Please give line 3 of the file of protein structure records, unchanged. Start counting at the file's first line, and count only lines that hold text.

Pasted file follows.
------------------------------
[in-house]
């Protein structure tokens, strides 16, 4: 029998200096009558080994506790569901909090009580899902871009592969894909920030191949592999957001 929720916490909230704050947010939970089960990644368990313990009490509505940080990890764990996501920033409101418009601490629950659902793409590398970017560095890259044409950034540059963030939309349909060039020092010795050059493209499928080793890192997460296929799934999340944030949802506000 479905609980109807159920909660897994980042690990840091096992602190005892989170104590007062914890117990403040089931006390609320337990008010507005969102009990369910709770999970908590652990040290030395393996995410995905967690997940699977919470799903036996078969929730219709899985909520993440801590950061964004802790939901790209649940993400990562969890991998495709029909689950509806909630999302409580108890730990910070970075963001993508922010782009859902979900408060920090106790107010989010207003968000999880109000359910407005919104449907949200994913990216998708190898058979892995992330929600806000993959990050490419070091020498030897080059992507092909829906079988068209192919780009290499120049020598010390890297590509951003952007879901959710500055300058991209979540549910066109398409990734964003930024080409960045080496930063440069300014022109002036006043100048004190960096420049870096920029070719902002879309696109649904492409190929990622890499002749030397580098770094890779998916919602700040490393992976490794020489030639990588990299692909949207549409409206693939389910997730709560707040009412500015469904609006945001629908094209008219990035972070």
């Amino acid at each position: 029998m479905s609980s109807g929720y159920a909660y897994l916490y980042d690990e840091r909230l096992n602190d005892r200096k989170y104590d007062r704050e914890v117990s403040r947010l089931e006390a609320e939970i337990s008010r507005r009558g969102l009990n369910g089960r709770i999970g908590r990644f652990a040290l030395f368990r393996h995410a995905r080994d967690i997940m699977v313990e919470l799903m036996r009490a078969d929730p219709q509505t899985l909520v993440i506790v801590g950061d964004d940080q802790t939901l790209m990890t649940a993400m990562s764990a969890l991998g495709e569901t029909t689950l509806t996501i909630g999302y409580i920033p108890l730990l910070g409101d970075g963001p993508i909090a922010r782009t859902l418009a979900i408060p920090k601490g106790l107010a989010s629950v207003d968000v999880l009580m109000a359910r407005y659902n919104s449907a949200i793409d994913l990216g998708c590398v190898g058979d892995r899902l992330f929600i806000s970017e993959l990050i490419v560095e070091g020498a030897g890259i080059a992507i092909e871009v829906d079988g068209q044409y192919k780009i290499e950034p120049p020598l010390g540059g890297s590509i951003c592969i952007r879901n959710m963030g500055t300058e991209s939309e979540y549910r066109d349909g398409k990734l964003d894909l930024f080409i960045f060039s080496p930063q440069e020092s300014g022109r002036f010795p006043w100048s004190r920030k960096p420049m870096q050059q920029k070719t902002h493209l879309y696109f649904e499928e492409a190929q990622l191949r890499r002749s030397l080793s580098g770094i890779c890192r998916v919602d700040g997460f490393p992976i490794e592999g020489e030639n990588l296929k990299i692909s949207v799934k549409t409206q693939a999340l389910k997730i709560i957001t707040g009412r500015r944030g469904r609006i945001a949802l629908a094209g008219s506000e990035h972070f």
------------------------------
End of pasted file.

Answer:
């Amino acid at each position: 029998m479905s609980s109807g929720y159920a909660y897994l916490y980042d690990e840091r909230l096992n602190d005892r200096k989170y104590d007062r704050e914890v117990s403040r947010l089931e006390a609320e939970i337990s008010r507005r009558g969102l009990n369910g089960r709770i999970g908590r990644f652990a040290l030395f368990r393996h995410a995905r080994d967690i997940m699977v313990e919470l799903m036996r009490a078969d929730p219709q509505t899985l909520v993440i506790v801590g950061d964004d940080q802790t939901l790209m990890t649940a993400m990562s764990a969890l991998g495709e569901t029909t689950l509806t996501i909630g999302y409580i920033p108890l730990l910070g409101d970075g963001p993508i909090a922010r782009t859902l418009a979900i408060p920090k601490g106790l107010a989010s629950v207003d968000v999880l009580m109000a359910r407005y659902n919104s449907a949200i793409d994913l990216g998708c590398v190898g058979d892995r899902l992330f929600i806000s970017e993959l990050i490419v560095e070091g020498a030897g890259i080059a992507i092909e871009v829906d079988g068209q044409y192919k780009i290499e950034p120049p020598l010390g540059g890297s590509i951003c592969i952007r879901n959710m963030g500055t300058e991209s939309e979540y549910r066109d349909g398409k990734l964003d894909l930024f080409i960045f060039s080496p930063q440069e020092s300014g022109r002036f010795p006043w100048s004190r920030k960096p420049m870096q050059q920029k070719t902002h493209l879309y696109f649904e499928e492409a190929q990622l191949r890499r002749s030397l080793s580098g770094i890779c890192r998916v919602d700040g997460f490393p992976i490794e592999g020489e030639n990588l296929k990299i692909s949207v799934k549409t409206q693939a999340l389910k997730i709560i957001t707040g009412r500015r944030g469904r609006i945001a949802l629908a094209g008219s506000e990035h972070f």